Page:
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Operation "Cerberus" (11 - 13 February 1942)

The story of a ship swings from the general to the particular; from the world of politics and conference chambers to the more confined atmosphere of wardrooms and messdecks. On the whole, the climate of the latter is healthier-though, on board Scharnhorst, Kurt Caesar Hoffmann was badly missed. The ratings did not take to his successor. Possibly, it was because he had once been employed in the U-boat section of the Seekriegsleitung, where, so far as the discrepancy in their ranks permitted, he had struck up a friendship with Donitz. At all events, the rumour circulated that he was an officer who owed his

influence rather than ability. His seamanship, certainly, was not of the Hoffmann calibre, though some of the criticisms levelled against him may have been unfair. For instance, he was thought to rely too much on tugs. As one rating observed: `When entering or leaving harbour, there were so many that there was often no room for all of them alongside.' And then there was the matter of the Iron Cross. The new captain did not possess this award, and it was widely known that he wanted one very badly. Helmuth Giessler found the situation particularly difficult. Now a Fregattenkapitan (commander) and second-in-command of the battlecruiser, he wore the same four gold stripes on his sleeves as his senior officer, who was a Kapitan zur See (captain). The only means of telling one from the other was by noting the stars on their shoulder straps, which were not easy to see. After the voyage from Brest, Giessler was presented with the German Cross in gold-an award instituted by Hitler to bridge the gap between the Knight's Cross and the common-or-garden Iron Cross. In both instances, the recipients had to be already in possession of the Iron Cross, first and second class.

There, then, was Giessler with this much-coveted decoration, and there was his new commanding officer with nothing. Visitors to the ship frequently made the understandable mistake of assuming that Giessler was in command-to his embarrassment and much to his captain's distress. After a while he developed a technique for fading into the background on these occasions. But it was an unpleasant situation; and when eventually he was posted to Berlin to work on the development of radar, it came as a relief. He was replaced by Commander Ernst Dominik, who had served in Scharnhorst from the time of her commissioning until her return from Brest when he had taken up a shore appointment.

Perhaps the new commanding officer was unfortunate. So far as disasters on the grand scale were concerned, Scharnhorst managed to escape the worst attentions of the Royal Air Force, but there were several smaller catastrophies. On one occasion, when exercising in the bay of Gdynia, she ran on to a sandbank. She was not travelling quickly, and she was refloated by simply moving fuel from one bunker into another. Shortly afterwards, however, she went into dry dock for inspection, and this produced rumours that she had been damaged. On another, a buoy fouled one of her screws. And then there was the morning after an air raid, when she put to sea preceded by a 6,000-ton dredger. Suddenly there was an explosion and a mighty column of water shot up into the air. Five minutes later, only the mastheads of the dredger could be seen. She had, an investigation revealed, struck a mine. Scharnhorst had been lucky to escape, but the incident added to the impression of an ill-starred year. The catapult which should have launched the Arado Ar-196 seaplane developed a defect: instead of hurling the aircraft into the sky, it lobbed it gently into the sea. Only one member of the two-man crew survived. During early August of 1942, Scharnhorst was in the Baltic carrying out exercises with a group of U-boats from Kiel. She collided with U-523. The submarine sustained minor damage-she was later sunk by the Royal Navy. Scharnhorst's keel was harmed, and this necessitated yet another visit to the dry dock. All told, this year in the Baltic was, to quote one rating, `a complete chapter of accidents'.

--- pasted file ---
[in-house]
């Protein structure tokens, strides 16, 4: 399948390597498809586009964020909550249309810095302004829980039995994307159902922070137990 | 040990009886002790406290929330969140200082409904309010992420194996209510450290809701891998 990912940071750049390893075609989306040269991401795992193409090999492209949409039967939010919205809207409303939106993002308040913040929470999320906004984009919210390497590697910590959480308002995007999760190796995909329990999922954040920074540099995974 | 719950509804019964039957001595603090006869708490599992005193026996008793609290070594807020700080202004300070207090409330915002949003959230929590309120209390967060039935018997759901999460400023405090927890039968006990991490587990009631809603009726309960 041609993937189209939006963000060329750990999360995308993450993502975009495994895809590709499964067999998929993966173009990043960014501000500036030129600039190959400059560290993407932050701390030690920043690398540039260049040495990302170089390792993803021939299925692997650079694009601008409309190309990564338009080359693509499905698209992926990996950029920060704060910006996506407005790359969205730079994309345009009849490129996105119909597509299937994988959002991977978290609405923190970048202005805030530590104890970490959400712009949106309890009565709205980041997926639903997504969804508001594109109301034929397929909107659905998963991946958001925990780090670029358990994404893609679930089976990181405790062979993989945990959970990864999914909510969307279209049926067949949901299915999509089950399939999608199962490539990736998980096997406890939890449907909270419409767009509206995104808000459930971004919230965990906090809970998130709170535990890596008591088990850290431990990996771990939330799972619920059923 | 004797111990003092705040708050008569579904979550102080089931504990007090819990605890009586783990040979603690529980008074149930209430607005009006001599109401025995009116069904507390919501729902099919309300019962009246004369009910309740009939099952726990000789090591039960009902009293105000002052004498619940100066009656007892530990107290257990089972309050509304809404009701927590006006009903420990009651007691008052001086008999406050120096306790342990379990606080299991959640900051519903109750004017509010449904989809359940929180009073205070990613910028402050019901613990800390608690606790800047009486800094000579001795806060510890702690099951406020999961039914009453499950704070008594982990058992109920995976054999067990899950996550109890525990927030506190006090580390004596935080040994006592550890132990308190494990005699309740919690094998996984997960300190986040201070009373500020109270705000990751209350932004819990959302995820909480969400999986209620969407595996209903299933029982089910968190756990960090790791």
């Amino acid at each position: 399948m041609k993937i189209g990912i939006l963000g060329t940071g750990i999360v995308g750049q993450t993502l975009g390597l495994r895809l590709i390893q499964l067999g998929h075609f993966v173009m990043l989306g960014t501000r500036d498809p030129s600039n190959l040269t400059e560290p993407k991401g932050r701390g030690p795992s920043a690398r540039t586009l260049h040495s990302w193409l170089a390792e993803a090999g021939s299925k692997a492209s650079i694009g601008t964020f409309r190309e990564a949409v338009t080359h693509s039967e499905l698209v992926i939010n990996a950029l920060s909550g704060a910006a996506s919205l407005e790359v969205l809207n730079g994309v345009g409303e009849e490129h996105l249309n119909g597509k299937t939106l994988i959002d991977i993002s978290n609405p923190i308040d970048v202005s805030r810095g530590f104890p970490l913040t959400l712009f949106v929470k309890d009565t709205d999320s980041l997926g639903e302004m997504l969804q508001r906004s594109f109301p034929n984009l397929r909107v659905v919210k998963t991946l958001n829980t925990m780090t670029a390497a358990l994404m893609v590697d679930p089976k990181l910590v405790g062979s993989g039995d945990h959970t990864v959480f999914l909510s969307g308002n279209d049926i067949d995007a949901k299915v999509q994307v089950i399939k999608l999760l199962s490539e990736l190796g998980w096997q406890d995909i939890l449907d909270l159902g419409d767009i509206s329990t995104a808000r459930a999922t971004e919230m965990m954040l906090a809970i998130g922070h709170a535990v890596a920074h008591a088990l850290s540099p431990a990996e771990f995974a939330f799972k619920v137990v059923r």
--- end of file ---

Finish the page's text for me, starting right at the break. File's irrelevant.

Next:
Whatever went wrong with the lives of Scharnhorst's crew was deemed to be the new captain's fault. When, early in the new year of 1943, the ship was ordered to Norway, the blame (if such is the right word) was attributed to this unfortunate individual. He was, or so the story went, so anxious to win an Iron Cross, that he had persuaded the Admiralty to send him on a mission where there was more opportunity for glory. This, of course, was rubbish. The only alternative was a one-way trip to the shipbreaker's yard. In any case, Hitler had given DSnitz six months to fulfil his side of the pact. Something had to be done about the convoys that were supplying Russia with arms from Britain and America.

A decision to sail for Norwegian waters was one thing; to get there was quite another. All told, Scharnhorst had to make three attempts. On the first occasion, she sailed on 10 January and got as far as the Skagerrak, where she was spotted by a force of RAF aircraft and had to turn back. Later in the month, she fared no better, and it was not until 3 March that she set off on what was to be a successful trip.